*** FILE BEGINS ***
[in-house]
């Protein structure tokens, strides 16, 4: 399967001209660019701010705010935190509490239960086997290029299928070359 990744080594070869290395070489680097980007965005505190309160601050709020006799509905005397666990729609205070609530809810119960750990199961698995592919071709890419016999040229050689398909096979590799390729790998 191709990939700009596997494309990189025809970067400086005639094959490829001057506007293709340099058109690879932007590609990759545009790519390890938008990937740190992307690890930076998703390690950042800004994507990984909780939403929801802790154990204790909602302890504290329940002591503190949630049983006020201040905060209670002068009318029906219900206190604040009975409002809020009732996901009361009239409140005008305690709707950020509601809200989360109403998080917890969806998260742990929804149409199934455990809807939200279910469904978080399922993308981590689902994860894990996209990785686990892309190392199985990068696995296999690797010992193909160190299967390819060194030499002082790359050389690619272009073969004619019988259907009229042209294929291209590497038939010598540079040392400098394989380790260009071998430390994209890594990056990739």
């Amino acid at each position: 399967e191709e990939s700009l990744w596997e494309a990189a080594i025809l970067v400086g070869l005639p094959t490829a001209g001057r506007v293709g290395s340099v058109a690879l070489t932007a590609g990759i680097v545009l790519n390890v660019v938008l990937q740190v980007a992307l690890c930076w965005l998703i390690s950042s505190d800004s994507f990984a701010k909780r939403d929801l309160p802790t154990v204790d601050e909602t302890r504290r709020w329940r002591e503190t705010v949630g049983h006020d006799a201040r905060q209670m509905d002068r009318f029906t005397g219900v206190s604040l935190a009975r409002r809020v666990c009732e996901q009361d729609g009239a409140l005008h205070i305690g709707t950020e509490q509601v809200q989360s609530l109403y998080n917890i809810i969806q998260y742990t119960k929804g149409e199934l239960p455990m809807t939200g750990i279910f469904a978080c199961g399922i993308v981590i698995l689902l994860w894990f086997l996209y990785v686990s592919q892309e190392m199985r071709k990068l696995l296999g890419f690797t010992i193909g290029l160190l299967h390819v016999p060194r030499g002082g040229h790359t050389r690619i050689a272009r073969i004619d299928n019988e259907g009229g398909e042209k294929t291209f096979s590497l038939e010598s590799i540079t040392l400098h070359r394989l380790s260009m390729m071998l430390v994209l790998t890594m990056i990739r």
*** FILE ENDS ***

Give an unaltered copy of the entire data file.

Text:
[in-house]
């Protein structure tokens, strides 16, 4: 399967001209660019701010705010935190509490239960086997290029299928070359 990744080594070869290395070489680097980007965005505190309160601050709020006799509905005397666990729609205070609530809810119960750990199961698995592919071709890419016999040229050689398909096979590799390729790998 191709990939700009596997494309990189025809970067400086005639094959490829001057506007293709340099058109690879932007590609990759545009790519390890938008990937740190992307690890930076998703390690950042800004994507990984909780939403929801802790154990204790909602302890504290329940002591503190949630049983006020201040905060209670002068009318029906219900206190604040009975409002809020009732996901009361009239409140005008305690709707950020509601809200989360109403998080917890969806998260742990929804149409199934455990809807939200279910469904978080399922993308981590689902994860894990996209990785686990892309190392199985990068696995296999690797010992193909160190299967390819060194030499002082790359050389690619272009073969004619019988259907009229042209294929291209590497038939010598540079040392400098394989380790260009071998430390994209890594990056990739």
């Amino acid at each position: 399967e191709e990939s700009l990744w596997e494309a990189a080594i025809l970067v400086g070869l005639p094959t490829a001209g001057r506007v293709g290395s340099v058109a690879l070489t932007a590609g990759i680097v545009l790519n390890v660019v938008l990937q740190v980007a992307l690890c930076w965005l998703i390690s950042s505190d800004s994507f990984a701010k909780r939403d929801l309160p802790t154990v204790d601050e909602t302890r504290r709020w329940r002591e503190t705010v949630g049983h006020d006799a201040r905060q209670m509905d002068r009318f029906t005397g219900v206190s604040l935190a009975r409002r809020v666990c009732e996901q009361d729609g009239a409140l005008h205070i305690g709707t950020e509490q509601v809200q989360s609530l109403y998080n917890i809810i969806q998260y742990t119960k929804g149409e199934l239960p455990m809807t939200g750990i279910f469904a978080c199961g399922i993308v981590i698995l689902l994860w894990f086997l996209y990785v686990s592919q892309e190392m199985r071709k990068l696995l296999g890419f690797t010992i193909g290029l160190l299967h390819v016999p060194r030499g002082g040229h790359t050389r690619i050689a272009r073969i004619d299928n019988e259907g009229g398909e042209k294929t291209f096979s590497l038939e010598s590799i540079t040392l400098h070359r394989l380790s260009m390729m071998l430390v994209l790998t890594m990056i990739r």